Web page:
Jamie’s first breath of life did not begin with a wail; the air was punctuated with a scream, not understanding he was feeling pain. It began with his first feeling of fear. Confusion. What was happening? Something changed. He was being forced, squeezed, pushed through warm softness, unable to move any part of himself. He tried to stop. He couldn’t. It was his first fight. He lost. It was against his will. It wasn’t the reason for his pain. No words could express something for which there were no words. But he could feel and he could hear. The sounds had no meaning but they were often comforting. Sometimes not.
The sounds were loud, very loud, and they made him tense. At times they were a soft moan, a low humming passing through him. He could feel suffering and he wanted it to stop. Every now and then his world gripped him hard and then let go. As time passed it gripped him harder and harder still as if it would never let go. He tried to keep fighting but he was getting tired. He didn’t like this. He was afraid. Of what? He didn’t know. It was fear in its purest form. Like a nightmare that dropped you from the sky to crash on the rocks below.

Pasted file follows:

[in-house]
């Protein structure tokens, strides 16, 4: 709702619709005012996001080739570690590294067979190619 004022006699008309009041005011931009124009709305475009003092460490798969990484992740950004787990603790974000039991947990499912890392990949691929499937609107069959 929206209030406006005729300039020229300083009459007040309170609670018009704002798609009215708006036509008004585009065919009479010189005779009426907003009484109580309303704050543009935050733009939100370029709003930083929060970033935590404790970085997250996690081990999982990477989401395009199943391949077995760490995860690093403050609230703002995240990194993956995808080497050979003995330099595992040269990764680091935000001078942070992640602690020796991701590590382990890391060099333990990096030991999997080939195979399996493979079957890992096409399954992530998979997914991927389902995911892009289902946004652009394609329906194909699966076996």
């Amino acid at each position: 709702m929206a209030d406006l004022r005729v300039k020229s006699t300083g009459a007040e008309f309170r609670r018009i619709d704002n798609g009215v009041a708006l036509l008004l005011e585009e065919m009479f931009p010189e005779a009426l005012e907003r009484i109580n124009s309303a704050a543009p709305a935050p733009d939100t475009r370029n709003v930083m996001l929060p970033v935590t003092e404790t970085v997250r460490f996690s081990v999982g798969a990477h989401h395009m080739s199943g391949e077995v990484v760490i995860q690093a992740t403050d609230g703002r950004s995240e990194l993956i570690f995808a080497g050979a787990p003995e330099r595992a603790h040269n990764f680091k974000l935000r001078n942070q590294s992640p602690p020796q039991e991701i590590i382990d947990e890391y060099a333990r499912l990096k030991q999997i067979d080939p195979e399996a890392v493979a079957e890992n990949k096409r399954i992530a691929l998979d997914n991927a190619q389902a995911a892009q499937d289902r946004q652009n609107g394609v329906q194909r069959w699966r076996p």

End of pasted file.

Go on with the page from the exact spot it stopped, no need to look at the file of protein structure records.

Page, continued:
Where was he? What was happening? His thoughts were fractured pictures. Patterns of colors. Bright lights so real he could feel them as they pulsed along with a bigger sound he could hear which never stopped. Thump THUMP Thump THUMP Thump THUMP. It echoed inside his head with a faster beating he felt came from inside his own existence. Something was different. Something was changing. He was afraid.
From the beginning of his existence he didn’t know the meaning of time. How could he know the passage of time when he didn’t know time was passing? It had no form. No beginning he could remember, and no end. It just was. He felt walls around him. He pushed against those walls. He pushed out with his feet and up with his head, straining to push through the walls and get out. Walls. Forever walls.